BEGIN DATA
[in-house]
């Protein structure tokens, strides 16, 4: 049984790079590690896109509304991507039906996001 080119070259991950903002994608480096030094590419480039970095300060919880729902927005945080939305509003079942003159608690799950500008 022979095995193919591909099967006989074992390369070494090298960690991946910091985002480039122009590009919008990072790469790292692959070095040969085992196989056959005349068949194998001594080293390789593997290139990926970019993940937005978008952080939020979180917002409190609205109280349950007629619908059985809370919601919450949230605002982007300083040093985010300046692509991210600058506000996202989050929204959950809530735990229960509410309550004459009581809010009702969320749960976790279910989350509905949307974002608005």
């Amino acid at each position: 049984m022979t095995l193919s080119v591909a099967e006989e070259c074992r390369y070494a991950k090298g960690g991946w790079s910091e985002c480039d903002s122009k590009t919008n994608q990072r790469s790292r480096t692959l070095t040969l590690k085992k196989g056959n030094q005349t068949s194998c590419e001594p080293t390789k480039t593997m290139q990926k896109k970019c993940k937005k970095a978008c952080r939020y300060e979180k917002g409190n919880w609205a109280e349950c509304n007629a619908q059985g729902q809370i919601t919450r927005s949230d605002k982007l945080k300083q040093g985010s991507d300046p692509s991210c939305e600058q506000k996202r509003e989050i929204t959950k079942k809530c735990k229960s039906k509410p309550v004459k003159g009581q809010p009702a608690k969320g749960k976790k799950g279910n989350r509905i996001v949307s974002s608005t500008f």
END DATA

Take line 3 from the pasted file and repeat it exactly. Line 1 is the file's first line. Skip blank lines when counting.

């Amino acid at each position: 049984m022979t095995l193919s080119v591909a099967e006989e070259c074992r390369y070494a991950k090298g960690g991946w790079s910091e985002c480039d903002s122009k590009t919008n994608q990072r790469s790292r480096t692959l070095t040969l590690k085992k196989g056959n030094q005349t068949s194998c590419e001594p080293t390789k480039t593997m290139q990926k896109k970019c993940k937005k970095a978008c952080r939020y300060e979180k917002g409190n919880w609205a109280e349950c509304n007629a619908q059985g729902q809370i919601t919450r927005s949230d605002k982007l945080k300083q040093g985010s991507d300046p692509s991210c939305e600058q506000k996202r509003e989050i929204t959950k079942k809530c735990k229960s039906k509410p309550v004459k003159g009581q809010p009702a608690k969320g749960k976790k799950g279910n989350r509905i996001v949307s974002s608005t500008f």